David Pugliese

January 10, 2022

-Toronto Sun


Amid mounting tensions with Russia over Ukraine, Canada is making plans to build an ammunition factory in the latter country with help from a number of Ontario-based companies.

Russian President Vladimir Putin has threatened a military response if NATO nations, including Canada, continue with “unfriendly” actions and their “obviously aggressive stance” concerning Ukraine.

Russia is concerned NATO will bring neighbouring Ukraine into the military alliance and has demanded guarantees that it won’t happen. Since November, NATO has been warning that Russia could be planning a large-scale invasion of Ukraine.

Ukraine, which has been fighting Russian-backed separatists since 2014, has been calling on Canada and other NATO countries to provide it with modern weaponry and equipment. Ukraine lacks a facility to produce small-arms ammunition and has been lobbying Canada since 2017 for help in constructing one.

That initiative is now being planned and involves a number of Ontario companies and the Canadian Commercial Corporation in Ottawa. “CCC’s support to Ukraine is currently at the exploratory stage,” confirmed Mouktar Abdillahi, a spokesperson for the corporation.

The Canadian Commercial Corporation is a federal Crown corporation that helps Canadian firms secure international contracts with governments.

The ammunition factory proposal has taken a number of twists and turns over the past seven months.

In June, Waterbury Farrel of Brampton, Ont. announced it had joined with a newly created firm called GL Munitions, based in Toronto, to provide Ukraine with the ammunition-production facility. Waterbury Farrel stated it was working with the Canadian government, through the Canadian Commercial Corporation, to meet that goal. Also involved in the venture was Ukroboronprom, Ukraine’s organization of defence firms.

But GL Munitions has been dissolved, according to federal records. Andrew Leslie, a former Liberal MP and retired Canadian Forces lieutenant general, who was a director at the company, told this newspaper he was no longer associated with the venture. Leslie did not provide further details.

Waterbury Farrel did not respond to a request for comment.

On Nov. 5, the CCC informed Ukroboronprom that GL Munitions had changed its corporate structure. “The founders of the Corporation have indicated that these changes will expedite the process towards finalizing the creation of the small-arms ammunition depot,” the CCC letter noted.

In the same letter, the CCC revealed the existence of a new firm called Gold Leaf Munitions, with the same address in Toronto as GL Munitions. David Angus of the Capital Hill Group in Ottawa is listed as a director of Gold Leaf Munitions, but did not respond to repeated requests for comment. Angus had been previously registered as a consultant for GL Munitions, according to the federal registry of lobbyists.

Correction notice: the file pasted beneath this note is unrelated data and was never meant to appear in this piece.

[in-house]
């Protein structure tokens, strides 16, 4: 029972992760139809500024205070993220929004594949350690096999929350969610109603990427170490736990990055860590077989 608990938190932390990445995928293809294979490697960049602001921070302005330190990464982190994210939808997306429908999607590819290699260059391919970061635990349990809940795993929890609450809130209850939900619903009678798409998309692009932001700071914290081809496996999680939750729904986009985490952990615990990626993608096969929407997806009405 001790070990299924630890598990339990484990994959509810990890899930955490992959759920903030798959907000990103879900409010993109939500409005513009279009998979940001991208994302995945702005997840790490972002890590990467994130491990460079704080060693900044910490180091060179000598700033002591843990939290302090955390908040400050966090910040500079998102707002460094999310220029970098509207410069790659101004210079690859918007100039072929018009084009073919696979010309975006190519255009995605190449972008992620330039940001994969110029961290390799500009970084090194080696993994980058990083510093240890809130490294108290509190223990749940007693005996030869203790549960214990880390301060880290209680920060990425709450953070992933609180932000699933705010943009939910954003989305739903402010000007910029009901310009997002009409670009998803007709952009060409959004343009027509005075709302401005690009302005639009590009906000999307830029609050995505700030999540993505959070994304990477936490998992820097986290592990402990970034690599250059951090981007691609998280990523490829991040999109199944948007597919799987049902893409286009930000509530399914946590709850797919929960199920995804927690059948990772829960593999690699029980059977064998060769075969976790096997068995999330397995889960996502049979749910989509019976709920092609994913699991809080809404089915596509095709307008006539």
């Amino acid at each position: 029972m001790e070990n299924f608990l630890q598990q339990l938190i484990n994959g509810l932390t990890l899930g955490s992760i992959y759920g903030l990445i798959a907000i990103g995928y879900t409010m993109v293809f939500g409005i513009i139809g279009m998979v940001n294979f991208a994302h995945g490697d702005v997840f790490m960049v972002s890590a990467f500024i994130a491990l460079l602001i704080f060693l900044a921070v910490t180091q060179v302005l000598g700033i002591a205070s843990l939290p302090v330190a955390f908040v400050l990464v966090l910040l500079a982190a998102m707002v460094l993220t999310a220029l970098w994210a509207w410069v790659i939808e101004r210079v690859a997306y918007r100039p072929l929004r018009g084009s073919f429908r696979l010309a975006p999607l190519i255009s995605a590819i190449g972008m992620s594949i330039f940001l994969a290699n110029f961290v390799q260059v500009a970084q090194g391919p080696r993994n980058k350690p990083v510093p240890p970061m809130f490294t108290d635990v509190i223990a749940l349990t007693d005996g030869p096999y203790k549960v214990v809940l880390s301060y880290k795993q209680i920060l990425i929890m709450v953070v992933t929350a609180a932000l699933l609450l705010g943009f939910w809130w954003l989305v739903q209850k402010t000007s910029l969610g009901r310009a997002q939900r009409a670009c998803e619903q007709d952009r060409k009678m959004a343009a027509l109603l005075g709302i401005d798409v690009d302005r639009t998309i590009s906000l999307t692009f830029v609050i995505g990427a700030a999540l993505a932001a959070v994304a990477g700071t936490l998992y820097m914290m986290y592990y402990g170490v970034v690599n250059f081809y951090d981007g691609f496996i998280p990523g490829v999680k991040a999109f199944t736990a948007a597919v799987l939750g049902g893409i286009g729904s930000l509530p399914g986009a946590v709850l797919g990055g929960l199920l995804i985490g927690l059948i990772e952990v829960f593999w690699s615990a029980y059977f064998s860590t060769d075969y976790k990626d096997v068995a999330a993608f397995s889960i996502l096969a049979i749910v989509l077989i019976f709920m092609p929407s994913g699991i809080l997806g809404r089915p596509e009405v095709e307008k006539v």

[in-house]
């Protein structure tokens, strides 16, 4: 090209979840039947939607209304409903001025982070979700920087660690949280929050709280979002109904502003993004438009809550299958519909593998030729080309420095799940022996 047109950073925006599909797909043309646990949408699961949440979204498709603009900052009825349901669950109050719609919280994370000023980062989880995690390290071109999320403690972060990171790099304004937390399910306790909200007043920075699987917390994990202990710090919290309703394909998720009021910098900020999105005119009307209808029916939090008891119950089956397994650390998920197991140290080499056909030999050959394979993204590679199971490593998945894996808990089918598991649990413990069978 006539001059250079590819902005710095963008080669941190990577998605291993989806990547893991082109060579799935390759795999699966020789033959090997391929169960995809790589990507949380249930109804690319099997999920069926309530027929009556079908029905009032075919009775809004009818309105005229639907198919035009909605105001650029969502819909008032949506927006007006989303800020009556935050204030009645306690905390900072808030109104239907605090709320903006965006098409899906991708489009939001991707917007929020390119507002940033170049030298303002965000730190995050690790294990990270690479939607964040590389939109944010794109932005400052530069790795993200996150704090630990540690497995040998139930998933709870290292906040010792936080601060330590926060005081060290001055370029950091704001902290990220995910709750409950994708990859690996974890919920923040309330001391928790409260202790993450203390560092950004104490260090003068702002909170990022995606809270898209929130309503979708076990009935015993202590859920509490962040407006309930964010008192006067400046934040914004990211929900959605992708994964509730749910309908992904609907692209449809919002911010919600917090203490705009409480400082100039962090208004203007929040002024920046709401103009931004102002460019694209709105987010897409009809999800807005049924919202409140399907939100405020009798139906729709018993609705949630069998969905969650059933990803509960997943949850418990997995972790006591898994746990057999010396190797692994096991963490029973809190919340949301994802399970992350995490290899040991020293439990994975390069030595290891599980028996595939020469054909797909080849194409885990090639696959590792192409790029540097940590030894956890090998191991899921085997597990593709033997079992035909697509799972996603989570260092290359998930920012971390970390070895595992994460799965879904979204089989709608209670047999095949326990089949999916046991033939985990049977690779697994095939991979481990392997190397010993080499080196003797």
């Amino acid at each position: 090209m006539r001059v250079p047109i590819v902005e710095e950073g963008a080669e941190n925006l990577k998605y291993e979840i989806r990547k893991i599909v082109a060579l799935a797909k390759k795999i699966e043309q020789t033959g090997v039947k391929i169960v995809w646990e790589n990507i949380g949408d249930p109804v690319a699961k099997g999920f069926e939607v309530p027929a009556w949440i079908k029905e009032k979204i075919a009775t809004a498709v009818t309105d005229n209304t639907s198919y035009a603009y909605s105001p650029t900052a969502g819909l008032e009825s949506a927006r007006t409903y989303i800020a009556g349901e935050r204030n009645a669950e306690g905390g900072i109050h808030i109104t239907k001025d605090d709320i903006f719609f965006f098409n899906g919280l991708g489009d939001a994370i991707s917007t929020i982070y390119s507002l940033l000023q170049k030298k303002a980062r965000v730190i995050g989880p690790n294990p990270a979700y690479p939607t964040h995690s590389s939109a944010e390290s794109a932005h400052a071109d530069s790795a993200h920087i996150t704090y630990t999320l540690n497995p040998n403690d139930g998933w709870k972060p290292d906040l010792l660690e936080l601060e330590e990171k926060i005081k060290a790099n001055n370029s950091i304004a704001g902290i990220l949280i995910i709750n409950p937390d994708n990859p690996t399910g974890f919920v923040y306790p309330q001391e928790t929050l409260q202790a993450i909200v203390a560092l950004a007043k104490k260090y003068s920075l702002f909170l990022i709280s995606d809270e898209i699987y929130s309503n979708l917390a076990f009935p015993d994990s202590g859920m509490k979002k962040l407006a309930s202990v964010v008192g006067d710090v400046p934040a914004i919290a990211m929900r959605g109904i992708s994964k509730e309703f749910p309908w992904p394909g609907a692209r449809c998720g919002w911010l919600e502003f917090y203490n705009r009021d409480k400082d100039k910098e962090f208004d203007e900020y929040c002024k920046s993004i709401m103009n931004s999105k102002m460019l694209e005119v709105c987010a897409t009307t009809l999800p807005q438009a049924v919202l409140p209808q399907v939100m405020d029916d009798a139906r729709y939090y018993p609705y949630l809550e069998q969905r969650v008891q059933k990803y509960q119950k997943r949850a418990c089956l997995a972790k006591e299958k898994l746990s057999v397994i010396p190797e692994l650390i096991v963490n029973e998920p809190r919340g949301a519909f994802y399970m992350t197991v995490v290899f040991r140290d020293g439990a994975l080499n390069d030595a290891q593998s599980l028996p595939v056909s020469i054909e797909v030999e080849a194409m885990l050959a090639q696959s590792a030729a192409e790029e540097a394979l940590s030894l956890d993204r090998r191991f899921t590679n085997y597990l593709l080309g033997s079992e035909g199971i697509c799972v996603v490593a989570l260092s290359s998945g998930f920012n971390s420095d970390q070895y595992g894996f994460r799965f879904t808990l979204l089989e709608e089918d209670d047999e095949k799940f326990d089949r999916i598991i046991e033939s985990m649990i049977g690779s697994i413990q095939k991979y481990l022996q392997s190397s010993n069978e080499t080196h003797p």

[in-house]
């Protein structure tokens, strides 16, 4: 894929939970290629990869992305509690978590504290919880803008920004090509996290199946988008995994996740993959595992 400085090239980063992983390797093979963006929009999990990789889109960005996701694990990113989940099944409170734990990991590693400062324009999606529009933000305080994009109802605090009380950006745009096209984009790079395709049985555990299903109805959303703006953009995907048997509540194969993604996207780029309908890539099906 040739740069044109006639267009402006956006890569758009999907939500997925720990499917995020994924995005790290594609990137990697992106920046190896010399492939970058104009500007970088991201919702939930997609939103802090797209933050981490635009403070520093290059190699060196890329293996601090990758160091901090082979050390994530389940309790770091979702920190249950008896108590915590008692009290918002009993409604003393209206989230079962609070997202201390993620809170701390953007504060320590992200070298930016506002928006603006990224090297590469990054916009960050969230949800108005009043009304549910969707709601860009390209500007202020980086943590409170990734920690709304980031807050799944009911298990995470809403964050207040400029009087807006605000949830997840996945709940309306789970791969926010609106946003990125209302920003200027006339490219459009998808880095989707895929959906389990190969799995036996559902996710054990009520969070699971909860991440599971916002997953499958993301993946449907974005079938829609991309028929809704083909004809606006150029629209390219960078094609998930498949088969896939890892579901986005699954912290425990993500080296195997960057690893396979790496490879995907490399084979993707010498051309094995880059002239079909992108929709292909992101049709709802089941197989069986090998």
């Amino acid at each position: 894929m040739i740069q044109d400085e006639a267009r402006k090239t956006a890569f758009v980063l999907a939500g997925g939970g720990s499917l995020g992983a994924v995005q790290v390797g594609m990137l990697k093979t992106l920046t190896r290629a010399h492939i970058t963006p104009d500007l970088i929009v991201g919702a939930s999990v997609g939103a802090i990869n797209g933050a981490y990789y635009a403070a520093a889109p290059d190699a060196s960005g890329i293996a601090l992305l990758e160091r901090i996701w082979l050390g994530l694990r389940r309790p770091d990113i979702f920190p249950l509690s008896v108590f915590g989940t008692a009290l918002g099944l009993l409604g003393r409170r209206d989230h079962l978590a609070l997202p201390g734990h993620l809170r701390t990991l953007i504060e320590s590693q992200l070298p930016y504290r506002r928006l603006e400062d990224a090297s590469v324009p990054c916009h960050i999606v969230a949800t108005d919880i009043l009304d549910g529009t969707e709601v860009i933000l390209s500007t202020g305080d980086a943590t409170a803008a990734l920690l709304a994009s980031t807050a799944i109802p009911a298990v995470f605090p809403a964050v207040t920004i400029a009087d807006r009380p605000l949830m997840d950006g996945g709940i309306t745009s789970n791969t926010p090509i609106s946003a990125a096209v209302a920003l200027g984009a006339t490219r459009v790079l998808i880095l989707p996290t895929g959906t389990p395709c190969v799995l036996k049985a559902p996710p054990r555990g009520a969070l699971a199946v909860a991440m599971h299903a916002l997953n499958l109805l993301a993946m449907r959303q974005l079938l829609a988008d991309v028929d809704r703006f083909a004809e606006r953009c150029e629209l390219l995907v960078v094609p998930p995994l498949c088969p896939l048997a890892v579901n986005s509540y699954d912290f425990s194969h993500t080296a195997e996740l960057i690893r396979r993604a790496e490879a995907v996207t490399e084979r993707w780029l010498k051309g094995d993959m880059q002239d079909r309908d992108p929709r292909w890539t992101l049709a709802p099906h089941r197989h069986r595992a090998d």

Ukraine once had a small-arms ammunition production facility, but it is located in an area now controlled by Russian-backed separatists.

In December 2017, the House of Commons defence committee recommended the Canadian government provide weapons to Ukraine, provided it demonstrated it was working to eliminate corruption at all levels of government. Ukraine is considered one of the most corrupt countries in the world, but its government has been trying to deal with the problem.

Canada has already supplied some equipment to Ukraine, including mine-clearing gear, helmets, tents, first-aid kits and bullet-proof vests. A Winnipeg company has also provided sniper rifles.

In response to Russia’s backing of separatists in eastern Ukraine and its annexation of the Crimean Peninsula in 2014, Canada sent troops to help train Ukraine’s military.

Canadian foreign affairs minister Mélanie Joly called on Russia on Friday to “de-escalate and engage in meaningful dialogue — any military incursion into Ukraine will have serious consequences, including coordinated sanctions.”

Besides a ban on Ukraine joining NATO, Putin has demanded that NATO scale back its troops and weapons in the region.

On Friday, though, NATO Secretary General Jens Stoltenberg rejected any proposal that would stop the continued expansion of the military alliance or limit the deployment of troops and weapons.

U.S. President Joe Biden has also warned Putin that Russia will pay a “terrible price” for any invasion of Ukraine.